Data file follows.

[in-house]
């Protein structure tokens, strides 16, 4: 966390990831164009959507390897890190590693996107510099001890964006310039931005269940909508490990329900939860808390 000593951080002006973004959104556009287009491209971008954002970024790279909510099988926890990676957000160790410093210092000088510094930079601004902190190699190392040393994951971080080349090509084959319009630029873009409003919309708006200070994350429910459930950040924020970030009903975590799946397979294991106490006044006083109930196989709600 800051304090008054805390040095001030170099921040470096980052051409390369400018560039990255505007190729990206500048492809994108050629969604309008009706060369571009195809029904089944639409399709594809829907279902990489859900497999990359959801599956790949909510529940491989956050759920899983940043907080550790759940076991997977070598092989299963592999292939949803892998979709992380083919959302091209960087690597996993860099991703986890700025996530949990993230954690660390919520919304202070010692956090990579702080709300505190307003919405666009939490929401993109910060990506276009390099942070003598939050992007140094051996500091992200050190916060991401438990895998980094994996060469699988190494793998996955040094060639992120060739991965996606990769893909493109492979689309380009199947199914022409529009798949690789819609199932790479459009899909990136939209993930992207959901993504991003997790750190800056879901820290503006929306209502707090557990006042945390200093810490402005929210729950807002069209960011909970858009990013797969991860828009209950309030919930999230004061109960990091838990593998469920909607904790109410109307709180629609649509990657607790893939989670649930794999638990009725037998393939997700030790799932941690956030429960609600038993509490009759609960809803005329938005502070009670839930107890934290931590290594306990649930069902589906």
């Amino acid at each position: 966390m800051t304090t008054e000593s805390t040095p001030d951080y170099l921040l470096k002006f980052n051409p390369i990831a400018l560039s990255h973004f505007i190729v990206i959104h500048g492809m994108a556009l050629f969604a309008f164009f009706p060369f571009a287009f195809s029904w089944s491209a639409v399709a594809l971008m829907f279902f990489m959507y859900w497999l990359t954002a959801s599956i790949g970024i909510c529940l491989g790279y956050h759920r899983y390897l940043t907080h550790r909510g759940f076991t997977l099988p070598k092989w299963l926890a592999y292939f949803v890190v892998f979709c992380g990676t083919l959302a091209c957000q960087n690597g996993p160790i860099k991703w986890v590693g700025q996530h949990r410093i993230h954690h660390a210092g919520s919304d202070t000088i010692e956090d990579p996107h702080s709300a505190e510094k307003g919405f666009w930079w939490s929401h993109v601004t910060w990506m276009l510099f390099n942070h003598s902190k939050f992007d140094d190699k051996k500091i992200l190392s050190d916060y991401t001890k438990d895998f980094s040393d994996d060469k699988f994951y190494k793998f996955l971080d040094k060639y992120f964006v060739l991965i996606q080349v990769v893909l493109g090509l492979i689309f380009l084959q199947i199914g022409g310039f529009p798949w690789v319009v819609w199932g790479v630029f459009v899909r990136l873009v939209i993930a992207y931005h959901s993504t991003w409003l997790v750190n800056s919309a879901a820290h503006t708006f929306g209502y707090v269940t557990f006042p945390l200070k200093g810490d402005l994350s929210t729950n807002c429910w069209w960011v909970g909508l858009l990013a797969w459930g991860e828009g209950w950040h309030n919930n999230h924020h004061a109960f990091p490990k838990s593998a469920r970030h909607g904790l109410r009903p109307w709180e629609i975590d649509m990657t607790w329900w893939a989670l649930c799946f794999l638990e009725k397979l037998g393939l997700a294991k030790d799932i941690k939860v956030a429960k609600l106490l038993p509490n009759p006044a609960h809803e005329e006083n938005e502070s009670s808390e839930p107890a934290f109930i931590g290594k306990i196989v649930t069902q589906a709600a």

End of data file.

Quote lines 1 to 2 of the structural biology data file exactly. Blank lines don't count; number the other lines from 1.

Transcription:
[in-house]
């Protein structure tokens, strides 16, 4: 966390990831164009959507390897890190590693996107510099001890964006310039931005269940909508490990329900939860808390 000593951080002006973004959104556009287009491209971008954002970024790279909510099988926890990676957000160790410093210092000088510094930079601004902190190699190392040393994951971080080349090509084959319009630029873009409003919309708006200070994350429910459930950040924020970030009903975590799946397979294991106490006044006083109930196989709600 800051304090008054805390040095001030170099921040470096980052051409390369400018560039990255505007190729990206500048492809994108050629969604309008009706060369571009195809029904089944639409399709594809829907279902990489859900497999990359959801599956790949909510529940491989956050759920899983940043907080550790759940076991997977070598092989299963592999292939949803892998979709992380083919959302091209960087690597996993860099991703986890700025996530949990993230954690660390919520919304202070010692956090990579702080709300505190307003919405666009939490929401993109910060990506276009390099942070003598939050992007140094051996500091992200050190916060991401438990895998980094994996060469699988190494793998996955040094060639992120060739991965996606990769893909493109492979689309380009199947199914022409529009798949690789819609199932790479459009899909990136939209993930992207959901993504991003997790750190800056879901820290503006929306209502707090557990006042945390200093810490402005929210729950807002069209960011909970858009990013797969991860828009209950309030919930999230004061109960990091838990593998469920909607904790109410109307709180629609649509990657607790893939989670649930794999638990009725037998393939997700030790799932941690956030429960609600038993509490009759609960809803005329938005502070009670839930107890934290931590290594306990649930069902589906």